The screening team travels up country to remote areas of Benin to find patients who need help, like Faith – a young girl from Kandi with severe bilateral bowed legs, Jonas from Ghana who had surgery on the ship 10 years earlier but his facial tumour has grown back, and  Rachidi  – a teenager who suffered burns on his foot as a child that still prevent him from walking normally.

Continue reading below, learn about the patients and volunteers featured in this episode, plus explore ways you can be part of the Mercy Ships story too. 



As the Mercy Ships screening team goes up country, they will visit five more cities throughout Benin , looking for patients who are in urgent need of free surgery. The team led by supervisor Nate Claus, arrives in the city of Kandi, in the far north of the country. There, they meet 3-year old Faith, who has bilateral bowed legs.

Her legs started to bow outward at age one. Without surgical intervention, they will continue to grow worse.

Faith receives an appointment for surgery on the Africa Mercy. Upon arriving at the ship, Faith is very nervous.  She askes her father what they are doing on this strange ship. Why are they there ? But Faith is not the only one who is nervous. Her father is too, when they finaly bring his little girl to theatre. During the surgery, he walks the halls of the surgery ward continuously.

It took orthopaedic surgeon Frank Haydon only 15 minutes to straighten Faith’s right leg and another 15 minutes for the left leg. Both legs are put in casts. He is very optimistic about the outcome of the surgery. He has performed this procedure more than 400 times succesfully.

A few days after the surgery, Faith is already able to take her first steps on straight legs, assisted by physical therapist Sarah. Today, Faith’s mother is there to support her. It is very important that Faith starts to walk as soon as possible. Keeping her in bed longer will only prolong her recovery. It takes some time for Faith to find her balance, but in the end she is a champion.

Two weeks after the surgery, Faith is ready to go home to her family with two straight legs.


Jonas is accompanied by his brother Moses, his constant compagnon, from their home country of Ghana. He has been treated before by Mercy Ships and is one of several patiënts to have been selected for a follow-up visit.

Since his operation in 2006, Jonas’ tumour, a neurofibroma, has grown back considerably. He was originally operated by plastic surgeon Dr Tertius Venter, and now once again he is examined by the same surgeon. This time, Dr Tertius wants to remove the tumour as much as possible, all if he can. This will reduce the chance of the tumour growing back again. Jonas is given a date for surgery one month later.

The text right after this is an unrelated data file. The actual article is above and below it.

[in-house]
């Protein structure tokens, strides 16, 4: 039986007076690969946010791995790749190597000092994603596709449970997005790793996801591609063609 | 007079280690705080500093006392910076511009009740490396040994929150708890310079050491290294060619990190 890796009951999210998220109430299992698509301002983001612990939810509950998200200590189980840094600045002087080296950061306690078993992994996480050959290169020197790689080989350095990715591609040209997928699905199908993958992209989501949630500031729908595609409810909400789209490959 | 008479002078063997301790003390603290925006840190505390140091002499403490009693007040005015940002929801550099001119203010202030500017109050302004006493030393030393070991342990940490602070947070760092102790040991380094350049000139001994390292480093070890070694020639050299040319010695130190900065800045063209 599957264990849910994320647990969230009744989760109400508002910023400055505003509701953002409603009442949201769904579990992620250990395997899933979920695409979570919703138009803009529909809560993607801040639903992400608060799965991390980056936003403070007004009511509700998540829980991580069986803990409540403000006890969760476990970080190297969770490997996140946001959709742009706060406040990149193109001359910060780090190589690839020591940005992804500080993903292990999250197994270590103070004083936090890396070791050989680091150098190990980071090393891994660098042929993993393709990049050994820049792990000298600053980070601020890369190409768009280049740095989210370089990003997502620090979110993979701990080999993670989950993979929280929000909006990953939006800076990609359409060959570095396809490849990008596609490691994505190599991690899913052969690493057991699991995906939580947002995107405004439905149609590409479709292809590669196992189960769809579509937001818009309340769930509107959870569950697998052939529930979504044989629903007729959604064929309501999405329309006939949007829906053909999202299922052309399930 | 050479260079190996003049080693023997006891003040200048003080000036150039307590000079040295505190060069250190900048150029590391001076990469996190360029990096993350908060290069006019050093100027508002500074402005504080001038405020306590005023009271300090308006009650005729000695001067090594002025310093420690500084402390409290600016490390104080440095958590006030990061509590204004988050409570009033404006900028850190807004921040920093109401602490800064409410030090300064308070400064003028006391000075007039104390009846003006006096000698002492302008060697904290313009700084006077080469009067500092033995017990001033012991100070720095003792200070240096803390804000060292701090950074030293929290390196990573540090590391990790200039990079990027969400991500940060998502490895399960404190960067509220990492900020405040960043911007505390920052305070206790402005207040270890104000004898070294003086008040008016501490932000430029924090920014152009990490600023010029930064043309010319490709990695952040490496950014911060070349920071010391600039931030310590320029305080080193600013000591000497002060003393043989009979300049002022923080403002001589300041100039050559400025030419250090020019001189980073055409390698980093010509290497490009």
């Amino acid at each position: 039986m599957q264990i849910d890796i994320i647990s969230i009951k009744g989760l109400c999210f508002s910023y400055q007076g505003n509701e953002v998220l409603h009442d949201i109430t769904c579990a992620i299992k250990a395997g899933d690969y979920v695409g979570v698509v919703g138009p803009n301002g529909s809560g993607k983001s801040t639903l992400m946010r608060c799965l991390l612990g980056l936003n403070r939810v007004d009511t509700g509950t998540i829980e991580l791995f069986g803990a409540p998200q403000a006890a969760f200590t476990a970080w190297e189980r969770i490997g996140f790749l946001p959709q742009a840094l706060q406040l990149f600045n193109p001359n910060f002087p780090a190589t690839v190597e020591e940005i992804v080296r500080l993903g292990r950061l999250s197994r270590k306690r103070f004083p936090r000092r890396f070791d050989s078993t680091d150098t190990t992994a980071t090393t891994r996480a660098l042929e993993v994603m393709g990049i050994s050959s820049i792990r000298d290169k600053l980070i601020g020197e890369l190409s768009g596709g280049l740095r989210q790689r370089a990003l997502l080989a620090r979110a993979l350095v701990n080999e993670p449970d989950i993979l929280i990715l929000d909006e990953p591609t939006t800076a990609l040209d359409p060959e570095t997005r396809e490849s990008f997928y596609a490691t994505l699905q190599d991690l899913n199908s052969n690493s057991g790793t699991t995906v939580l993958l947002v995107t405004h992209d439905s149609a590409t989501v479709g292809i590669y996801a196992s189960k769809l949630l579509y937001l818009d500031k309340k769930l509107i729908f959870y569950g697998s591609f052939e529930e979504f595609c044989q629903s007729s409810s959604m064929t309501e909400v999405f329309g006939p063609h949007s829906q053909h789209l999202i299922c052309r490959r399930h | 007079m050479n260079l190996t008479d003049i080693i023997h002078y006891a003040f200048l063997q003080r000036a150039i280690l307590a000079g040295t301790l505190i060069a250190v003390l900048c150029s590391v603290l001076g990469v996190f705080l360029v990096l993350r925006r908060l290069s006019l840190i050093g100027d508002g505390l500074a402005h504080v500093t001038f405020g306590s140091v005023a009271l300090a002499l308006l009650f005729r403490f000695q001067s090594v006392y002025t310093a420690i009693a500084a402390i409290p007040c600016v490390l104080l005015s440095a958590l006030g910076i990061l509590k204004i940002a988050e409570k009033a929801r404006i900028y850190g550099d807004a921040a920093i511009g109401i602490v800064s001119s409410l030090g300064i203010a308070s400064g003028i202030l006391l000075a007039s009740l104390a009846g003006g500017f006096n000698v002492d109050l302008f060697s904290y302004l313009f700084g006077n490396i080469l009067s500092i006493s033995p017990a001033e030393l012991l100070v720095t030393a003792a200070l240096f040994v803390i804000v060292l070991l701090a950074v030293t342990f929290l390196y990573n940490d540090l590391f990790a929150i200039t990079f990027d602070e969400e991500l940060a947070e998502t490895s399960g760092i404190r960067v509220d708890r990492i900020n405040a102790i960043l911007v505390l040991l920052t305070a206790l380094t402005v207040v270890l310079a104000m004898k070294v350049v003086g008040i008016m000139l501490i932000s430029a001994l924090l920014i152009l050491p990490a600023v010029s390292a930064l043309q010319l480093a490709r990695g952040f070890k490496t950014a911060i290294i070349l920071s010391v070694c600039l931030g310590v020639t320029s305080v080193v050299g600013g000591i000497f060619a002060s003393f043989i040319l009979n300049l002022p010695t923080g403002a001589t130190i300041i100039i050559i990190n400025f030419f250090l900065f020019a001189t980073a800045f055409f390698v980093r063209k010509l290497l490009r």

Jonas’ first surgery was quite conventional. However, better operating techniques have been developed in the meantime. Dr Tertius wants to be more radical this time and try to remove the tumour completely.

But during surgery, the tumour is found to be spread more extensively than first expected. As the tumour has spread around his ear canal, there is a serious risk of Jonas losing his hearing.

One of the caracteristics of neurofibroma removal surgery, is the massive bloodloss. Halfway through the surgery, Jonas has lost already two liters.  (Normal blood volume is about 4.5 litres.) Jonas is given blood transfusions coming from the ‘”live” bloodbank on board of the Africa Mercy. Volunteers donate blood upon need and request.  After five hours of being operated on and a total blood loss of 5 liters, Jonas is finaly stabalised and in the recovery ward.

Unfortunately, Dr Tertius was not able to remove 100% of Jonas’ tumour. This will give him a 20 % chance of recurrance of the tumor, but only in locaised areas. The whole tumour will not grow back again. Dr Tertius made the decision to save Jonas’ hearing instead.

But Jonas is not out of the woods yet. He is starting to run a fever, caused by an infection in his wound. These post-op infections are a frequently recurrent problem. As patients are most often malnurished, this also affects their immune system and their strength to battle these infections. This problem will only delay Jonas’ healing process, but it will not influence the final result.

After a month on the ship, Jonas finaly gets to look at himself in the mirror. He will be transfered to the Mercy Ships Hope Center (Hospital Out-Patient Center), where he will continue his recovery. His first visitor there is his brother Moses. Both brothers are happy to see each other after their long seperation.  In a few weeks time, Jonas will be able to go back to his hometown in Ghana, a changed man.



This year is his first time as Screening Supervisor for the entire screening operation, which means he is the key point of contact.

Last year in Madagascar he was coordinator for the field screenings but this is a significant step up in responsibility. He has risen quickly from assistant screening coordinator during his first full field service in Guinea 2012.

The screening model this year in Benin is also new, three weeks of screenings instead of a single en-masse screening day. Nate is passionate and dedicated, he takes his role very seriously. We see him wrestle with big decisions and their consequences.